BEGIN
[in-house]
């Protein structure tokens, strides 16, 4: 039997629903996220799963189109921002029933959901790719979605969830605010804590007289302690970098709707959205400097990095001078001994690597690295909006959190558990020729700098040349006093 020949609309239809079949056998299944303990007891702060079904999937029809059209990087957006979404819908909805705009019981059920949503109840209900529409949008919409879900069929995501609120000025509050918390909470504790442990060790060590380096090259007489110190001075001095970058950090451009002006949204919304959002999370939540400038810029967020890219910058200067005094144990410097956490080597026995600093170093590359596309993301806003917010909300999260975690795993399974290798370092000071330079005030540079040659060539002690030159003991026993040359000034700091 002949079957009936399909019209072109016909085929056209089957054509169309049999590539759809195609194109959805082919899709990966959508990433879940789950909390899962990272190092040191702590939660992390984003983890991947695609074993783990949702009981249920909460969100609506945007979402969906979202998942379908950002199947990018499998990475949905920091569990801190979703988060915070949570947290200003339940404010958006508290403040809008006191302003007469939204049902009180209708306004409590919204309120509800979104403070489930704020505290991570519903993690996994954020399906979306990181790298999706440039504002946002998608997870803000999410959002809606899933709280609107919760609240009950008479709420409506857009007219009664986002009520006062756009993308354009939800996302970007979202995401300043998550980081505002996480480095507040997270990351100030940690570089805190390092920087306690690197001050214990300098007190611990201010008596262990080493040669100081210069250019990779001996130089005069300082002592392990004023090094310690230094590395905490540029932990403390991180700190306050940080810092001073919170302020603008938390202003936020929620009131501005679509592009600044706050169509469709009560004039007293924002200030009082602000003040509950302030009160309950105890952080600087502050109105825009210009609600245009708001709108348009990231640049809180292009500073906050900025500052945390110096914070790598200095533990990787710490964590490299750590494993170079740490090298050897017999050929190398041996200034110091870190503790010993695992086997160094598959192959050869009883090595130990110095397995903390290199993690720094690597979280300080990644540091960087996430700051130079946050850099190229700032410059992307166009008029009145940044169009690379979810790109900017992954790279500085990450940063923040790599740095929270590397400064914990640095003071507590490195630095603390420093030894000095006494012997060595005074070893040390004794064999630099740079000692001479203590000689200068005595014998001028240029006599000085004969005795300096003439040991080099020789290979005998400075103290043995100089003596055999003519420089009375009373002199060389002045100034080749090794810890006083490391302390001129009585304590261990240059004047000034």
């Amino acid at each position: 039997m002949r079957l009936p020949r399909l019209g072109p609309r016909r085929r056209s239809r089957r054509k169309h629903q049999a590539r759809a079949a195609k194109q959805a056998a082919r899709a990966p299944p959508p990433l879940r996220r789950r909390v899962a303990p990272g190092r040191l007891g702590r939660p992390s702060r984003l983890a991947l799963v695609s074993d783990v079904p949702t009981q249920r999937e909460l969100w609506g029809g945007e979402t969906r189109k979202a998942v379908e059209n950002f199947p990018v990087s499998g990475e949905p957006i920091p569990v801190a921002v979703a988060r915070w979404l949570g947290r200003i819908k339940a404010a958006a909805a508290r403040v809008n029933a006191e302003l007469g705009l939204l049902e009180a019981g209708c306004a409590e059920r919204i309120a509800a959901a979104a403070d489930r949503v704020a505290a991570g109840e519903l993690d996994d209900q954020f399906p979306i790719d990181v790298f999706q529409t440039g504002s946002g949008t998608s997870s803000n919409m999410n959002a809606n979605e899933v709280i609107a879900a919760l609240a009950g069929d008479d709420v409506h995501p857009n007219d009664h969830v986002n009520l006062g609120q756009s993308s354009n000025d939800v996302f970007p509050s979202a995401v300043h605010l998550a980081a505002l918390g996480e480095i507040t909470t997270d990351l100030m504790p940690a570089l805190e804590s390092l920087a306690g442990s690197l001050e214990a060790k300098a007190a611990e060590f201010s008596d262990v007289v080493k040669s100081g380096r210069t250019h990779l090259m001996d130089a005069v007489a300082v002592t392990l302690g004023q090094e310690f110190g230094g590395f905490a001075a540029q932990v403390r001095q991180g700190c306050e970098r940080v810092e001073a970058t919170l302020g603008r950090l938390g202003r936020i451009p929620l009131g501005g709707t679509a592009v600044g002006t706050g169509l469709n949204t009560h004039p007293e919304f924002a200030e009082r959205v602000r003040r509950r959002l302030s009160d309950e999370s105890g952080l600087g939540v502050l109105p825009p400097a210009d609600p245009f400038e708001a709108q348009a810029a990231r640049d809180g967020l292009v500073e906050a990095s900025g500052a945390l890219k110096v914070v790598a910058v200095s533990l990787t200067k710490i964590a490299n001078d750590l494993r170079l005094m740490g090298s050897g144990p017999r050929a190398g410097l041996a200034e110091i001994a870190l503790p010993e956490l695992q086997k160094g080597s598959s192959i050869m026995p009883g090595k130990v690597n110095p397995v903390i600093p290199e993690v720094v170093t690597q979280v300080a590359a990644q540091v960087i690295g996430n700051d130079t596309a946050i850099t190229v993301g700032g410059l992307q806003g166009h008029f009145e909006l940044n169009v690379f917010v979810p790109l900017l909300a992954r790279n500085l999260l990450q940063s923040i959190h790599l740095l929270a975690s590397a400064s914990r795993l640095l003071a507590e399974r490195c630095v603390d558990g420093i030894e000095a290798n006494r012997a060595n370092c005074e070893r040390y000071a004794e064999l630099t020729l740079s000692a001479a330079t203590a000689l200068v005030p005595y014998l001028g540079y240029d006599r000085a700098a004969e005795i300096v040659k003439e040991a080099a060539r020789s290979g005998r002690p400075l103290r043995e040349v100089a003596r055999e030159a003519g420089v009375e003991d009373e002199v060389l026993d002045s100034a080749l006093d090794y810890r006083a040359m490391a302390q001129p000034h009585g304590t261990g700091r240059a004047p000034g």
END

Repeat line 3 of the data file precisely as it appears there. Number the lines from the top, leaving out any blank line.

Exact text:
């Amino acid at each position: 039997m002949r079957l009936p020949r399909l019209g072109p609309r016909r085929r056209s239809r089957r054509k169309h629903q049999a590539r759809a079949a195609k194109q959805a056998a082919r899709a990966p299944p959508p990433l879940r996220r789950r909390v899962a303990p990272g190092r040191l007891g702590r939660p992390s702060r984003l983890a991947l799963v695609s074993d783990v079904p949702t009981q249920r999937e909460l969100w609506g029809g945007e979402t969906r189109k979202a998942v379908e059209n950002f199947p990018v990087s499998g990475e949905p957006i920091p569990v801190a921002v979703a988060r915070w979404l949570g947290r200003i819908k339940a404010a958006a909805a508290r403040v809008n029933a006191e302003l007469g705009l939204l049902e009180a019981g209708c306004a409590e059920r919204i309120a509800a959901a979104a403070d489930r949503v704020a505290a991570g109840e519903l993690d996994d209900q954020f399906p979306i790719d990181v790298f999706q529409t440039g504002s946002g949008t998608s997870s803000n919409m999410n959002a809606n979605e899933v709280i609107a879900a919760l609240a009950g069929d008479d709420v409506h995501p857009n007219d009664h969830v986002n009520l006062g609120q756009s993308s354009n000025d939800v996302f970007p509050s979202a995401v300043h605010l998550a980081a505002l918390g996480e480095i507040t909470t997270d990351l100030m504790p940690a570089l805190e804590s390092l920087a306690g442990s690197l001050e214990a060790k300098a007190a611990e060590f201010s008596d262990v007289v080493k040669s100081g380096r210069t250019h990779l090259m001996d130089a005069v007489a300082v002592t392990l302690g004023q090094e310690f110190g230094g590395f905490a001075a540029q932990v403390r001095q991180g700190c306050e970098r940080v810092e001073a970058t919170l302020g603008r950090l938390g202003r936020i451009p929620l009131g501005g709707t679509a592009v600044g002006t706050g169509l469709n949204t009560h004039p007293e919304f924002a200030e009082r959205v602000r003040r509950r959002l302030s009160d309950e999370s105890g952080l600087g939540v502050l109105p825009p400097a210009d609600p245009f400038e708001a709108q348009a810029a990231r640049d809180g967020l292009v500073e906050a990095s900025g500052a945390l890219k110096v914070v790598a910058v200095s533990l990787t200067k710490i964590a490299n001078d750590l494993r170079l005094m740490g090298s050897g144990p017999r050929a190398g410097l041996a200034e110091i001994a870190l503790p010993e956490l695992q086997k160094g080597s598959s192959i050869m026995p009883g090595k130990v690597n110095p397995v903390i600093p290199e993690v720094v170093t690597q979280v300080a590359a990644q540091v960087i690295g996430n700051d130079t596309a946050i850099t190229v993301g700032g410059l992307q806003g166009h008029f009145e909006l940044n169009v690379f917010v979810p790109l900017l909300a992954r790279n500085l999260l990450q940063s923040i959190h790599l740095l929270a975690s590397a400064s914990r795993l640095l003071a507590e399974r490195c630095v603390d558990g420093i030894e000095a290798n006494r012997a060595n370092c005074e070893r040390y000071a004794e064999l630099t020729l740079s000692a001479a330079t203590a000689l200068v005030p005595y014998l001028g540079y240029d006599r000085a700098a004969e005795i300096v040659k003439e040991a080099a060539r020789s290979g005998r002690p400075l103290r043995e040349v100089a003596r055999e030159a003519g420089v009375e003991d009373e002199v060389l026993d002045s100034a080749l006093d090794y810890r006083a040359m490391a302390q001129p000034h009585g304590t261990g700091r240059a004047p000034g």